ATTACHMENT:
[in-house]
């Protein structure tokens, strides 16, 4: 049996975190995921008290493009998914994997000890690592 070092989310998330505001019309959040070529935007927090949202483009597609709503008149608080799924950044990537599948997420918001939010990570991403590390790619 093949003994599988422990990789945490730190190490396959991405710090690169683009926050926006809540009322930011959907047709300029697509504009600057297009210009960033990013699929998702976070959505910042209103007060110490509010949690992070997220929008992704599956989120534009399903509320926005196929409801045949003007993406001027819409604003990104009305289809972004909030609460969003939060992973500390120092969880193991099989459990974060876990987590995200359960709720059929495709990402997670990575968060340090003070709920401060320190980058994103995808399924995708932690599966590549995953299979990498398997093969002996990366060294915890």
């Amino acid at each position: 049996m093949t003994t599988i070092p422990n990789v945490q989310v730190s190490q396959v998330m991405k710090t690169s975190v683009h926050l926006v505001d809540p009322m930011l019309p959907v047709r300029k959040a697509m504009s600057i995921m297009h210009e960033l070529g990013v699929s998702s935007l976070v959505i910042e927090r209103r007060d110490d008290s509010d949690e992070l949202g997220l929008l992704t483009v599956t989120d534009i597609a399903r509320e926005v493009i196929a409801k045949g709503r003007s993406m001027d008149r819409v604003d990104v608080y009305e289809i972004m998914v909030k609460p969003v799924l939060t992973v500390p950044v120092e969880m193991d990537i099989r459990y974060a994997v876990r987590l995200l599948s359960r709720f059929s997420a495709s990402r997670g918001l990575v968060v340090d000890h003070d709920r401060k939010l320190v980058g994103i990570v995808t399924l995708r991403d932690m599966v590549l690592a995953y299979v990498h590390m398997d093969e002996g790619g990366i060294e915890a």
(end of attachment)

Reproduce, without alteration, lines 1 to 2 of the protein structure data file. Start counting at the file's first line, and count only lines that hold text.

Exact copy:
[in-house]
């Protein structure tokens, strides 16, 4: 049996975190995921008290493009998914994997000890690592 070092989310998330505001019309959040070529935007927090949202483009597609709503008149608080799924950044990537599948997420918001939010990570991403590390790619 093949003994599988422990990789945490730190190490396959991405710090690169683009926050926006809540009322930011959907047709300029697509504009600057297009210009960033990013699929998702976070959505910042209103007060110490509010949690992070997220929008992704599956989120534009399903509320926005196929409801045949003007993406001027819409604003990104009305289809972004909030609460969003939060992973500390120092969880193991099989459990974060876990987590995200359960709720059929495709990402997670990575968060340090003070709920401060320190980058994103995808399924995708932690599966590549995953299979990498398997093969002996990366060294915890």